Ruth Bass: When the virus is masked, morality beats out mortality
RICHMOND — World War II is such ancient history that only 300,000 of its original 6 million veterans are still alive, all of them in their 90s or 100s. But those of us who planted Victory Gardens and loaned money to the country by buying and pasting stamps in little booklets remember that time as part of our history and have plenty of memories about our daily lives.
First of all, we basically couldn't go anywhere beyond where our bikes took us. Gas was strictly rationed, and our family book of coupons for fuel was used up with our father going to work (actually, sometimes even he rode a bike), plus trips he had to make to our grandmother's house. Also, the top half of all headlights was painted black to cut down on what could be visible from the air, although I remember very few times when the car (the one car) went out after dark.
The buses ran, and as 8- and 10-year-olds, we were sent to the center of Brockton to stand in line for bread and, if we were lucky, some butter. Otherwise, mashed potatoes and toast and green beans and everything fried was made with oleo margarine. Oleo was as white as Crisco and sold with a yellow/orange pellet designed to make it butter color. Our mother wanted it to really look like butter, so we had to beat it until it had no streaks.
You could get beef if you knew the black market guys, but our parents were all about being legal. So our father raised animals for beef. Chickens and an enormous vegetable garden plus raspberries meant we suffered few food shortages. But sugar was scarce, and restrictions on quantity applied to many products. Hoarding was considered a sin and unpatriotic.
Because Brockton wasn't far from the coast, we pulled down our shades at sunset, and one of my father's volunteer tasks was to walk the neighborhood and make sure everyone was complying. He also had a schedule, as did Richmond resident Virginia Larkin, for doing plane spotting.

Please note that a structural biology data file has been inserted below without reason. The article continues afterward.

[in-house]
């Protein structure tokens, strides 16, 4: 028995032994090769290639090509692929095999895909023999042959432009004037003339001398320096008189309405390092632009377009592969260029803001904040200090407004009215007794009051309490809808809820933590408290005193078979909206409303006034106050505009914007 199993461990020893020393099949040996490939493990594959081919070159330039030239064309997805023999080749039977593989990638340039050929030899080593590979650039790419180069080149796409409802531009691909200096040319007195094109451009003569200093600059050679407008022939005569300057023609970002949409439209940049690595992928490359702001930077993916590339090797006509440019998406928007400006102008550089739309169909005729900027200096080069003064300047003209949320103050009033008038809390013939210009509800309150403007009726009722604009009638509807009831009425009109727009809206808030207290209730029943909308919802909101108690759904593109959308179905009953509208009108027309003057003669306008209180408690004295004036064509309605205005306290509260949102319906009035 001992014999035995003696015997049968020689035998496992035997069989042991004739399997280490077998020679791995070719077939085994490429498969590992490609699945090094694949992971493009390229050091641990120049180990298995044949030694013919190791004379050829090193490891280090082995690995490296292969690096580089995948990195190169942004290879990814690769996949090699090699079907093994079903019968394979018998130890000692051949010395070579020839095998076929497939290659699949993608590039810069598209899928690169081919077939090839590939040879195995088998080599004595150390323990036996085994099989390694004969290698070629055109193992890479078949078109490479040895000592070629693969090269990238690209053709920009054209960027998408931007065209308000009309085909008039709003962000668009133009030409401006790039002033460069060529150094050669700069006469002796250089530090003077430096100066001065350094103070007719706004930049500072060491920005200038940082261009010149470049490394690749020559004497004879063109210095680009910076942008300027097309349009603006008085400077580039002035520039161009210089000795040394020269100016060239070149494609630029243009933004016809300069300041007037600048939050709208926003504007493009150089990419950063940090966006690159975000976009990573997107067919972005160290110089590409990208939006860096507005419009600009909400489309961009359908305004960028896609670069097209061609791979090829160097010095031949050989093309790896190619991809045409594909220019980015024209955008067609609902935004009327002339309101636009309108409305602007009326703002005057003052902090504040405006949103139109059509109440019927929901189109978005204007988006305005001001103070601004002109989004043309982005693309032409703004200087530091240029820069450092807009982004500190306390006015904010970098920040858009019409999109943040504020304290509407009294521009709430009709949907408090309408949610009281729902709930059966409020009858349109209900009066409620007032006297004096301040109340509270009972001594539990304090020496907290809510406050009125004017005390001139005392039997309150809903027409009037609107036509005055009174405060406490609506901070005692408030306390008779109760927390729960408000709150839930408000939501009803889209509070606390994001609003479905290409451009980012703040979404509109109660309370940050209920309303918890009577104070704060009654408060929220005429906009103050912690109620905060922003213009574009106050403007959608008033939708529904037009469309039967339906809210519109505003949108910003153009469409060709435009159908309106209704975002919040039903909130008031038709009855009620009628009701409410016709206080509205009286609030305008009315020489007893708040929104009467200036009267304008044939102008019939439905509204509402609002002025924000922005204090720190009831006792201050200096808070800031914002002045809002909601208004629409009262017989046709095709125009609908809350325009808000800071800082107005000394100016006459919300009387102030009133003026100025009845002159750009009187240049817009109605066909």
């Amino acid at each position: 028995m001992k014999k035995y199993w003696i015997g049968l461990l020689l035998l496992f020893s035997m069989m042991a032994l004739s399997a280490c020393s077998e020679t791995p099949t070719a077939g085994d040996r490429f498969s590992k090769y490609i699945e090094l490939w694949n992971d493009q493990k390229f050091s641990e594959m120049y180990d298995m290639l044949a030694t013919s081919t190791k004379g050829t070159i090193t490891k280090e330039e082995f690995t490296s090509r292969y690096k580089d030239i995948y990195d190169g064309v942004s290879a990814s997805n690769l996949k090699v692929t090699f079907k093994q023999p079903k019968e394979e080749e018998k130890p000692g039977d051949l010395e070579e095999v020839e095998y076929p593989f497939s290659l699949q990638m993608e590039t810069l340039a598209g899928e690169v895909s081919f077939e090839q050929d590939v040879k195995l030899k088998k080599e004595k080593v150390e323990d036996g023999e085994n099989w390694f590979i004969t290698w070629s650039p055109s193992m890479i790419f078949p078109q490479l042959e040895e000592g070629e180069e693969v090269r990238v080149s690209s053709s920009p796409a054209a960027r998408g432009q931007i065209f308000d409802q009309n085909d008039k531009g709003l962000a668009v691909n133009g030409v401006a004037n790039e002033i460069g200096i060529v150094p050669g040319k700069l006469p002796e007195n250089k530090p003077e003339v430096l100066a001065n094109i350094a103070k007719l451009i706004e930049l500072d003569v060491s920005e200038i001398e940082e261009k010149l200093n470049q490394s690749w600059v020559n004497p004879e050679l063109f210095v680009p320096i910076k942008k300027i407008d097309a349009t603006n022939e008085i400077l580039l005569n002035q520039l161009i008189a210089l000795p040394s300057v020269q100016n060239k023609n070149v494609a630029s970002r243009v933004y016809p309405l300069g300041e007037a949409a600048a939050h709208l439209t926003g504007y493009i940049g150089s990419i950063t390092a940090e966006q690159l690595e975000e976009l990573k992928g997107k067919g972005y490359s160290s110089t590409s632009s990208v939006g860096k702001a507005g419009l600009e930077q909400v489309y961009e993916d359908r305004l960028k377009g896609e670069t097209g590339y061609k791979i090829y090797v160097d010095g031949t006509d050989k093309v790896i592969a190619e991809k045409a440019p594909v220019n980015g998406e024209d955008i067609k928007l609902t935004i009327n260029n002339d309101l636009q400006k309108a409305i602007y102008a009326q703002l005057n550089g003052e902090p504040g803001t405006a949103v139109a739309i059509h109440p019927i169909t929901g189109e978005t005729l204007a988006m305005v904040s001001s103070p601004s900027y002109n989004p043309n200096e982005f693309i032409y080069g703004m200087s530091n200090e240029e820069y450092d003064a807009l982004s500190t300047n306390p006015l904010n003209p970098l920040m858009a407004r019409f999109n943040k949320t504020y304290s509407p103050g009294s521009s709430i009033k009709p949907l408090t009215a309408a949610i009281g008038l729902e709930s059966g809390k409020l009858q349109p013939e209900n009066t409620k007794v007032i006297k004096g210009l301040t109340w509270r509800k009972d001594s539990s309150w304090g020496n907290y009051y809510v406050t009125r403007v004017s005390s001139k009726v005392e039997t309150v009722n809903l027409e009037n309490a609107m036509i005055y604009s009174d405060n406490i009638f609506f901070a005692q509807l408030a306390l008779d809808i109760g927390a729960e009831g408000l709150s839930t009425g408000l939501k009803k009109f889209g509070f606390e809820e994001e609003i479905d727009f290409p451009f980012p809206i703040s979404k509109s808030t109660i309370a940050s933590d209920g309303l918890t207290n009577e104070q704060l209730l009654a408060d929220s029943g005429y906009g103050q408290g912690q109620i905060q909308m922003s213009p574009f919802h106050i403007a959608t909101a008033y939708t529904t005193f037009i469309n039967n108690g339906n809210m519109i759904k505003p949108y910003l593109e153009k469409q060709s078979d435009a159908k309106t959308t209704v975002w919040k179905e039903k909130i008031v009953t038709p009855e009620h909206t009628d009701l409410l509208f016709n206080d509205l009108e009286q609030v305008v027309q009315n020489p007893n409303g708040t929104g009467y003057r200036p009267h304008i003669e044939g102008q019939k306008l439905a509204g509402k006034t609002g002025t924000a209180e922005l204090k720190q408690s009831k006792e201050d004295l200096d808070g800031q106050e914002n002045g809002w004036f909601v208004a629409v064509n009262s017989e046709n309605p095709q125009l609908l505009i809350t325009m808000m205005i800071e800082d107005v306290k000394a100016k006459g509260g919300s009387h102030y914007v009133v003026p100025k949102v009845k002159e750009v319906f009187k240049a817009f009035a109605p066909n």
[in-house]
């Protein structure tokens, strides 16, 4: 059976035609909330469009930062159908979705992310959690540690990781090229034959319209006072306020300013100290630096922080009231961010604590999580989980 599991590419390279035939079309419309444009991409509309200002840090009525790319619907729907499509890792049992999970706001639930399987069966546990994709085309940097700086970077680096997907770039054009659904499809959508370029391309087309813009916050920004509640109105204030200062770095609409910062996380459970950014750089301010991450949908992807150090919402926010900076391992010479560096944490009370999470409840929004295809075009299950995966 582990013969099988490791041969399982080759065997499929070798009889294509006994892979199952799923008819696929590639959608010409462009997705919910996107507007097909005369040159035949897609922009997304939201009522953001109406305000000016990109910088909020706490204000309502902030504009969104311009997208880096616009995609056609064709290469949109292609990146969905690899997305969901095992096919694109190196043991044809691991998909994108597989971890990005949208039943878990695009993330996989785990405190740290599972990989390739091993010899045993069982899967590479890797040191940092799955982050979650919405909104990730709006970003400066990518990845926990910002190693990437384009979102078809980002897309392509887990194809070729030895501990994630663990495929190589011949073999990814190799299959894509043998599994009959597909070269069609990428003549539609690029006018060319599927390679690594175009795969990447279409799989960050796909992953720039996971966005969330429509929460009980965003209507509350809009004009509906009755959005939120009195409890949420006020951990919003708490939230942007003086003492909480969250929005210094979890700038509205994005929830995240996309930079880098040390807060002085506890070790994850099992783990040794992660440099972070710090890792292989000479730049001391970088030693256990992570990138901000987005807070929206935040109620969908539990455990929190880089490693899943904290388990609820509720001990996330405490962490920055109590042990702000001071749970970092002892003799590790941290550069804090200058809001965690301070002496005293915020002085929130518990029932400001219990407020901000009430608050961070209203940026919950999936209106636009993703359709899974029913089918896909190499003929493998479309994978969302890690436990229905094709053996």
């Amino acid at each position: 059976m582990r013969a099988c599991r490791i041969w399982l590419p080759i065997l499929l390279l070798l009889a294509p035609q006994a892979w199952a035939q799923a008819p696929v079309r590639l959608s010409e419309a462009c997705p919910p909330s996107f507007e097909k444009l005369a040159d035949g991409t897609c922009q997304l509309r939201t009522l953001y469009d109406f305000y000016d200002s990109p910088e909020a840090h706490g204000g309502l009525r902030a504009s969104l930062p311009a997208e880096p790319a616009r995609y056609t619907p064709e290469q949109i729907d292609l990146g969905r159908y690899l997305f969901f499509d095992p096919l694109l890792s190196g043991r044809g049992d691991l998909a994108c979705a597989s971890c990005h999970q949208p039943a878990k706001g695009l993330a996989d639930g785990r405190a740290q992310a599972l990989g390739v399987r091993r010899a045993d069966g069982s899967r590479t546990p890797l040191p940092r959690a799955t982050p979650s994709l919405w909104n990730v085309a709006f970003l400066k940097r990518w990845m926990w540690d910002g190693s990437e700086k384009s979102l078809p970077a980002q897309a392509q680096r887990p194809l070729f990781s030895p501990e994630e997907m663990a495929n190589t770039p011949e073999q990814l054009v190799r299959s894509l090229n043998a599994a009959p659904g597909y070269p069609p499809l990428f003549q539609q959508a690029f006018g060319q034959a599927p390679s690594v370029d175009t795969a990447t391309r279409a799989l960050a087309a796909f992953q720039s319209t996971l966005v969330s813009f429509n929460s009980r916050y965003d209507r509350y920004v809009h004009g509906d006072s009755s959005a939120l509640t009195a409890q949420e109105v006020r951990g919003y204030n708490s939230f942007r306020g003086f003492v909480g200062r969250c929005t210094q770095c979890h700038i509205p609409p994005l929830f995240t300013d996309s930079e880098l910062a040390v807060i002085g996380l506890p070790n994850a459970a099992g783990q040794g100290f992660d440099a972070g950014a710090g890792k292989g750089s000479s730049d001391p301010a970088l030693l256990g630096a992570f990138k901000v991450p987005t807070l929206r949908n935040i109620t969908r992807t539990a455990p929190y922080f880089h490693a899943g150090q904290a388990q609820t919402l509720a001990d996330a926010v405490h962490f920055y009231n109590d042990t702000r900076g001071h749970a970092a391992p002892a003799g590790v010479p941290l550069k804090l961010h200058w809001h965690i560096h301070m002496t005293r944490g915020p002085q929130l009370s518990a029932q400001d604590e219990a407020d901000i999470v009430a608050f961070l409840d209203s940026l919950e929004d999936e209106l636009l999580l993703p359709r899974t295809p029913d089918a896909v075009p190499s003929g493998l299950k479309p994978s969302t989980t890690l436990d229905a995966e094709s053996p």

So, we meandered through elementary school without thinking much about what all of it meant, having no real sense that the Germans might be flying overhead in the planes Dad was looking for and certainly not knowing U-boats were not far offshore, nor that Nazis had killed millions of Jews, Catholics and others. We just rolled up the foil from candy bars and saved cooking fat in cans, turning both in for military use. And blondes cut their locks so the hairs could be used as cross-hairs in a newly developed, secret bombsight.
While all this little stuff was going on in our lives — all of us doing what we were supposed to do because we believed what our country was asking of us — my future husband was in Holland, Belgium and Germany, a college student turned Army medic. He and his friends signed up to do what they were needed to do, also believing.
Today, leaders don't persuade us to believe. Instead, we have fellow Americans — and a president — who are so self-centered, so unloving, so lacking a moral compass, so uncaring about our nation's welfare that they can't stop hugging or stay away from a rally or a beach? Or wear a mask for us? Give me a break.
Ruth Bass is an award-winning journalist. Her website is www.ruthbass.com.
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